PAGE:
Panel recommends drone registration be made compulsory

There is currently a ban in Singapore on flying drones within 5km of airports or military airbases, or at altitudes above 61m, without a permit.
There is currently a ban in Singapore on flying drones within 5km of airports or military airbases, or at altitudes above 61m, without a permit.ST PHOTO: KELVIN CHNG

Rule should apply to all, including tourists, and users must be aged at least 16; panel looking at penalties

Drone owners who aim to launch their devices into the sky in Singapore may soon have to abide by a set of rules on the ground.

For example, they should be at least 16 years old and be made to register all devices with a take-off weight above 250g, an advisory panel set up to regulate drone usage has proposed on the back of drone incursions at Changi Airport.

The compulsory registration should apply to all operators, including foreigners and tourists, said the panel which has been studying systems practised in other jurisdictions.

"And we are now convinced that mandatory registration is the way to go," said Mr Timothy de Souza, chairman of the 12-member Unmanned Aircraft Systems Advisory Panel, at a media briefing yesterday.

In a letter to Senior Minister of State for Transport Lam Pin Min, the panel added that this would help instil "a sense of responsibility and accountability among both operators and users".

Mr de Souza also made it clear that his panel had completed only the first part of its work, keeping the focus on mandatory registration.

The panel's recommendations on other aspects - such as appropriate penalties for those who violate the rules - would follow later, perhaps by the end of this year.

He also said the minimum age of 16 would ensure a level of maturity among users. Those younger than 16 could fly drones under adult supervision.

Unauthorised drones near Changi Airport led to 55 flight delays and eight diversions in June, adding a touch of urgency to the work of the panel, which was set up in May.

In its recommendations for unmanned aircraft released yesterday, the panel said the registration regime should apply to all devices, whether self-assembled or commercial. All registered drones should be identifiable and traceable, such as through tamper-proof registration stickers.

The panel also proposed that registration should be convenient and affordable - capped at $20 a device - with a grace period of three months given to register the devices.

 
 
 
 

Mr de Souza said during the briefing that mandatory registration was a necessary first step - so that users behave responsibly and could be traced if they did not - and areas such as penalties and education would now be looked at.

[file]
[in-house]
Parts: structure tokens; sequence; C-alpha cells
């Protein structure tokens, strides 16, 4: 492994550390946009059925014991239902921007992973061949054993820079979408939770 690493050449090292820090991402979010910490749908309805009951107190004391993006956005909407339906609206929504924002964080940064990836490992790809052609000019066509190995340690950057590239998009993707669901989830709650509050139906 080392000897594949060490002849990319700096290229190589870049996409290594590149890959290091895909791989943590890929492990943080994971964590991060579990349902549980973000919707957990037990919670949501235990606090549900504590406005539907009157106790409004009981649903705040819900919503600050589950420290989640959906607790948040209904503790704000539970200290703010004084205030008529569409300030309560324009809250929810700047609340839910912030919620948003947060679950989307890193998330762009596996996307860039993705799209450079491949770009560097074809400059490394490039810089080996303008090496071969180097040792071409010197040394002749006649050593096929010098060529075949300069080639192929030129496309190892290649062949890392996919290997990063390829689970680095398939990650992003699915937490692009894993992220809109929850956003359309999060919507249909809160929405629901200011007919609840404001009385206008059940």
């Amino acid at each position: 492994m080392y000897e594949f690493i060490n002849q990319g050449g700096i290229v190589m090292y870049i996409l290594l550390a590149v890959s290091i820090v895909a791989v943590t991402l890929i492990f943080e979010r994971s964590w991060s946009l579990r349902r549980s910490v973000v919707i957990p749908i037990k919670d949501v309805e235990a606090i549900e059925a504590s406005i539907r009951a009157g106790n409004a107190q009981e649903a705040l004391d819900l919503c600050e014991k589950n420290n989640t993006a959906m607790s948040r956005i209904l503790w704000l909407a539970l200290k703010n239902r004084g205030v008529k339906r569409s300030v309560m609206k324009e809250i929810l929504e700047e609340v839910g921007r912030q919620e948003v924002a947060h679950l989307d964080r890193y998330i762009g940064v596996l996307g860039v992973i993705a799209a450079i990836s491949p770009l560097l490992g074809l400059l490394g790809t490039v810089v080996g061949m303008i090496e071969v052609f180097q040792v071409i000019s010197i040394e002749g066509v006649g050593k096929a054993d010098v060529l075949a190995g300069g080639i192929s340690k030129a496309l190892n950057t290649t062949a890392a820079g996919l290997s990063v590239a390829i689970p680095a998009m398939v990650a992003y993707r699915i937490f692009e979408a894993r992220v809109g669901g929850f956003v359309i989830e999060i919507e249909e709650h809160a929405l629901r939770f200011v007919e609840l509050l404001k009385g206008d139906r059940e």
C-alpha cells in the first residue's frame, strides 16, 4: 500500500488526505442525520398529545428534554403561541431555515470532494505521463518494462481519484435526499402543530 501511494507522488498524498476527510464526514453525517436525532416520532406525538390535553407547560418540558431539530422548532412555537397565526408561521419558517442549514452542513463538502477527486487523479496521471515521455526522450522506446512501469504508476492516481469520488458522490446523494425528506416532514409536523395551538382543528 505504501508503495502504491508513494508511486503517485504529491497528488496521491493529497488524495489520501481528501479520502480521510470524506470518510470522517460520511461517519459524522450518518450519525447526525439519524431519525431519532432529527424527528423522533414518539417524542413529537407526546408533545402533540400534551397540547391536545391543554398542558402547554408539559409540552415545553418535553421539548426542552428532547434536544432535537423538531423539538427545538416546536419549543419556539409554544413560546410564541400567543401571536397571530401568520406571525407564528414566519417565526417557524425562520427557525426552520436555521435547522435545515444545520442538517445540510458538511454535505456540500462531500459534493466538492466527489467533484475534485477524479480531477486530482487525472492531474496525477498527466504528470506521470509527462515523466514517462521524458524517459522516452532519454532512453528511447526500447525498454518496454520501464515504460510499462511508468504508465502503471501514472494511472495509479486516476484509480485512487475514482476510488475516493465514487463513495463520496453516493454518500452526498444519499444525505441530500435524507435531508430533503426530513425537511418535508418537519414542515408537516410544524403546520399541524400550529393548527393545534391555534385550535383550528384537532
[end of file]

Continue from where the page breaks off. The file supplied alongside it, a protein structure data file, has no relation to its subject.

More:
"I don't think we can relax on the pace. We need to get this sorted out, there is an urgency that my panel and I feel," he said.

There is currently a ban in Singapore on flying drones within 5km of airports or military air bases, or at altitudes above 61m, without a permit. Those who flout the rules can be fined up to $20,000 and jailed for up to a year.

The Transport Ministry had said after the Changi incursions that penalties would be stiffened, registration of drones made compulsory and a licensing framework put in place for larger drones.

In a Facebook post yesterday, Dr Lam said the Government will study the recommendations and announce implementation details in due course.

He added that the panel's suggestions on how the registration regime can be implemented were "useful".

The panel reached out to about 150 industry representatives, hobbyists and experts through focus group discussions.

Mr de Souza, a veteran Republic of Singapore Air Force pilot, told The Straits Times last month that while nobody can guarantee that trouble-makers will never strike again, the panel hopes that new rules and regulations will raise awareness and send a strong signal that errant actions will not be tolerated.

The culprits in the Changi Airport drone incidents have reportedly not been caught yet.

Mr de Souza said yesterday that most drone users whom the panel met are very responsible. "And they get very angry when someone is doing things that give them a bad name."

A version of this article appeared in the print edition of The Straits Times on August 28, 2019, with the headline 'Panel recommends drone registration be made compulsory'. Print Edition | Subscribe